How will this all work with DATV: The home station encodes to h264 and AAC for example, this video information remains unchanged through out the digital path, RF to IP and back to RF again. The digital signal is only decoded at the receiver end and fed via HDMI to the TV set (no analog video is used). For this to work with a digital ATV repeaters at the receive end a standard bit rate is used for all Video On Demand (VOD) repeater inputs for SD and HD. When the IP stream comes in from the Internet it goes through an UDP to ASI media converter, the one thing that may need to be done is for the DVB PID's to be re­maped to fit the multiplexer setting used at the repeater end. CQ-DATV 41 - November 2016

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UDP is only the outer protocol used with the DVB transport stream within is unchanged. With IPv4 there is a range of broadcast IP address or multicast addresses from to If we had a multicast IP address every repeater world wide could be allocated a port on this one IP address, providing for up to 65,536 users. Receiving these repeater streams off the Internet is easily done with VLC on your home computer, VLC can also be used to encode to a UDP TS as well, giving you both send and receive abilities.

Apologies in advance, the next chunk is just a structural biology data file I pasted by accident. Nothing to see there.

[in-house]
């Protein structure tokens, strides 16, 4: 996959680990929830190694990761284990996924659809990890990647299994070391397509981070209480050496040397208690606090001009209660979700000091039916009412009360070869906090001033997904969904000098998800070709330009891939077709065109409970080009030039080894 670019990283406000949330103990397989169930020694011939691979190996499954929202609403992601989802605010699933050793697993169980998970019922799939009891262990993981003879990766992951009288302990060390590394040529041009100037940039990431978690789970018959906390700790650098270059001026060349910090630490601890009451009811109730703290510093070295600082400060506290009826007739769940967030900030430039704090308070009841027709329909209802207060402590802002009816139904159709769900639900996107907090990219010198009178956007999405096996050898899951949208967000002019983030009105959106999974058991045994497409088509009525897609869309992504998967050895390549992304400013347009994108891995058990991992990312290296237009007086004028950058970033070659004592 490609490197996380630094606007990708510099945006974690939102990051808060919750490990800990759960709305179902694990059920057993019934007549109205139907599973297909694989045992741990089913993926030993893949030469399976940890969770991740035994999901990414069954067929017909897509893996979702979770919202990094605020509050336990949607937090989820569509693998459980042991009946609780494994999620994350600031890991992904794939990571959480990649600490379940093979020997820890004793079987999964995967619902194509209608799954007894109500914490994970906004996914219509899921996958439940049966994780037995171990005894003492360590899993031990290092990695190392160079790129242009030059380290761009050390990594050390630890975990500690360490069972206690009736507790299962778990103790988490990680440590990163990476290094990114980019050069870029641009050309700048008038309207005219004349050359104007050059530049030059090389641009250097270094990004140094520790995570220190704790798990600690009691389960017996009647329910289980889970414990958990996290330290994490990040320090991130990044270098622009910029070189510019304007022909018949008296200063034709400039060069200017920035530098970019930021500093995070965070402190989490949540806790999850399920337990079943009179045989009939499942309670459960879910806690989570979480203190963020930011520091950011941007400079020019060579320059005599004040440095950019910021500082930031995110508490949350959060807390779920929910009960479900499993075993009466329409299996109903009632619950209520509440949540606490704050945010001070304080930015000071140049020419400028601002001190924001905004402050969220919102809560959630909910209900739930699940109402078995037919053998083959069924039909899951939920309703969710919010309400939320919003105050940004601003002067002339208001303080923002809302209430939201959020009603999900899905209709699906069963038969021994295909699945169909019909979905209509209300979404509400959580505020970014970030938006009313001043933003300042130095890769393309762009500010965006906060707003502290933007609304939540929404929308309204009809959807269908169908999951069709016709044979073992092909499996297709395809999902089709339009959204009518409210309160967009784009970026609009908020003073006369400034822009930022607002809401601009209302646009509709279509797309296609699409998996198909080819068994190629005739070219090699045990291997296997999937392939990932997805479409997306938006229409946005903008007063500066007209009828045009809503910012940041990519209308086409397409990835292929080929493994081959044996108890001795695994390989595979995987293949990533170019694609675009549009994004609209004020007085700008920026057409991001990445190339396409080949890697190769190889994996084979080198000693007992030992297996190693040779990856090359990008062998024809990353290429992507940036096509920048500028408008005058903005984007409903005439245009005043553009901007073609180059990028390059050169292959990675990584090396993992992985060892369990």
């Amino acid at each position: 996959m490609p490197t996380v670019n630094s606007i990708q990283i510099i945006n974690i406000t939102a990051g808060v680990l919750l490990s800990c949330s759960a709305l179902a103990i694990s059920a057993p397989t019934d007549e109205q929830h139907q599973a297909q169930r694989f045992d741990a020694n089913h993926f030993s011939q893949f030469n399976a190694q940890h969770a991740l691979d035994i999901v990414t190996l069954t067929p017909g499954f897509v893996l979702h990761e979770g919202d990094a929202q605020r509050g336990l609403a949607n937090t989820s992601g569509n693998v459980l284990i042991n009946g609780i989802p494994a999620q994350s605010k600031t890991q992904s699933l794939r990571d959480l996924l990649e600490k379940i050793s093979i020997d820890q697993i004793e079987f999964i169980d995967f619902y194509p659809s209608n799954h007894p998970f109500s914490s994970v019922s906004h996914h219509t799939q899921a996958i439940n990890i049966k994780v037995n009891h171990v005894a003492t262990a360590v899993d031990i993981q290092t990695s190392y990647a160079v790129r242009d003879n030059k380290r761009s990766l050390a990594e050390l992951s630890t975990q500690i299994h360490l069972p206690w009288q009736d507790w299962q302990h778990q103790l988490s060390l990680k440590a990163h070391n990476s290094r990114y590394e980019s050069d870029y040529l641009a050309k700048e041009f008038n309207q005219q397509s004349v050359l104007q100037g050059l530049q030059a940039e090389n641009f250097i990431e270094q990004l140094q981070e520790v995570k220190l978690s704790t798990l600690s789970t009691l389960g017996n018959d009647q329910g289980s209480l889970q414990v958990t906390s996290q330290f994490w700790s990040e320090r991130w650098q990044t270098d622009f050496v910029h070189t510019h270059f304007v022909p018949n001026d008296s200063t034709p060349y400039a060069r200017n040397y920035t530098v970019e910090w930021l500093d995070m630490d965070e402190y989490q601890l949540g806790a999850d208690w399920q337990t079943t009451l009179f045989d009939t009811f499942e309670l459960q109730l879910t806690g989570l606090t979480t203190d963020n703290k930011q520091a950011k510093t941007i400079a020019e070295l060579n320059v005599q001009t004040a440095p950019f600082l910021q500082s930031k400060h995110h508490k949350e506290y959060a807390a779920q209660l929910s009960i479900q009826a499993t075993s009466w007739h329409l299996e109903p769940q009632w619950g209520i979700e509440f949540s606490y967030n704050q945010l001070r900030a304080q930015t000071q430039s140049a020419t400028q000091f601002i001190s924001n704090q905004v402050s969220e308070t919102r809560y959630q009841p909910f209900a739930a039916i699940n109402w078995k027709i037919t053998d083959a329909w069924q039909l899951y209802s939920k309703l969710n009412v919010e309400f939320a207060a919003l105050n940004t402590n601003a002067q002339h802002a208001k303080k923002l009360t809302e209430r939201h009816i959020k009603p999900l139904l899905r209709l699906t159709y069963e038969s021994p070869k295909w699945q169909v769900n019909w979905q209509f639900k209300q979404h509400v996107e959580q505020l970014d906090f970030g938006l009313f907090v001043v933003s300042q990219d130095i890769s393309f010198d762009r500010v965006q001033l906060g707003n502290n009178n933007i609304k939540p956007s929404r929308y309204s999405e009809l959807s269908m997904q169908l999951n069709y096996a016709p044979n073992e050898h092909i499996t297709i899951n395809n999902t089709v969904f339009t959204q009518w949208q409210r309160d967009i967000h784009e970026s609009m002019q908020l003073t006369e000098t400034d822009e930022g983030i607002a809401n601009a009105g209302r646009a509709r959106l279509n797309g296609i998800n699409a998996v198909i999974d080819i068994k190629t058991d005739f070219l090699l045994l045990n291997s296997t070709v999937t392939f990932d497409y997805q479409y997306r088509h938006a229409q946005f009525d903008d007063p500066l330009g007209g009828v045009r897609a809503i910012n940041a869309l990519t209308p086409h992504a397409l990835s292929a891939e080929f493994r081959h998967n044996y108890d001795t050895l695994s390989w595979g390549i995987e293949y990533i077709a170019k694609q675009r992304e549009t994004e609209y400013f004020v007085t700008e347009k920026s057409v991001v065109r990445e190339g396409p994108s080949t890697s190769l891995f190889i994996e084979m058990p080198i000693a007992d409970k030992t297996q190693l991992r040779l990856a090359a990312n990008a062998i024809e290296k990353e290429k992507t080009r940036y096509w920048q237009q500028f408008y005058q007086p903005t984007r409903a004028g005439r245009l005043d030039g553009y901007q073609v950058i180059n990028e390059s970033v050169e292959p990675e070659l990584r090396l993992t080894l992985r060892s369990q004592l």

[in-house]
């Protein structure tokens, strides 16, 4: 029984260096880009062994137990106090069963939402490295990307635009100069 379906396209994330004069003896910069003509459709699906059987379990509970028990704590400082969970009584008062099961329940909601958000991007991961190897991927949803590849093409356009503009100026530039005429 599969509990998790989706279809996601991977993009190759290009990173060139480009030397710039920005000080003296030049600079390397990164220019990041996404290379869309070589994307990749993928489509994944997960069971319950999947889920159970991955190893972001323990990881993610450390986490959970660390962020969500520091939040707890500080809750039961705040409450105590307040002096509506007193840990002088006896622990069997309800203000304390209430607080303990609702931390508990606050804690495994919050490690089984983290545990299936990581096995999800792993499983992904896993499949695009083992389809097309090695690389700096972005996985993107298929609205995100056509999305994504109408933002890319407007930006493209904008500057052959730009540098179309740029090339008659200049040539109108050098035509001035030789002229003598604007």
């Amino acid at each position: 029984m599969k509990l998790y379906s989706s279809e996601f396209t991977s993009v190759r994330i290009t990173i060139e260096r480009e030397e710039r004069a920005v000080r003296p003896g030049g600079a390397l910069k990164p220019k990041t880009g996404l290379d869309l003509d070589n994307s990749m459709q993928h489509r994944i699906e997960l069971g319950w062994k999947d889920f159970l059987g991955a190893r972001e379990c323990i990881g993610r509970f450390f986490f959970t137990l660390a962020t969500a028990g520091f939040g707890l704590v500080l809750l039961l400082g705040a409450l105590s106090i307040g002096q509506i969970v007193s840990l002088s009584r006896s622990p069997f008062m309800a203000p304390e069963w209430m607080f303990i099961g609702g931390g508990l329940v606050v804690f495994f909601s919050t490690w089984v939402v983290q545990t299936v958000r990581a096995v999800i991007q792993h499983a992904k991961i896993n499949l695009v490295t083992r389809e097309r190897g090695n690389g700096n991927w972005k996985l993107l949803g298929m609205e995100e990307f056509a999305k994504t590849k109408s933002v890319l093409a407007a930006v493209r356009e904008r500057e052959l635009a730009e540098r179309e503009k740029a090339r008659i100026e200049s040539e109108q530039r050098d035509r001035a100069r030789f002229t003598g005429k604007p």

Asynchronous serial interface Asynchronous serial interface (ASI), is a form communications that is used between hardware DVB devices, that operates at the same bit­rate as Serial Digital Interface (SDI) at 270Mb/s this is where the similarity ends between them. Where SDI is used with Standard Definition (SD) uncompressed digital video and ASI is used for compressed video formats. The DVB transport stream packets are in 188 byte blocks with a 13bit header, making up a DVB frame that has 8192 packets within. With ASI standard there is an extra 16bytes added in to make 204bytes within a block, giving a ratio of 204/188 with null packets. Like with analog video ASI, SDI have digital levels at 1v pk­pk into 75ohms using BNC connectors. Building a DATV repeater is done by using cable DVB equipment, such as Encoders. Multiplexer, IP to ASI converters and Modulates, and are all inter­connected with ASI cables. So thinking about how DATV repeaters work you need to interface an IP connection, User CQ-DATV 41 - November 2016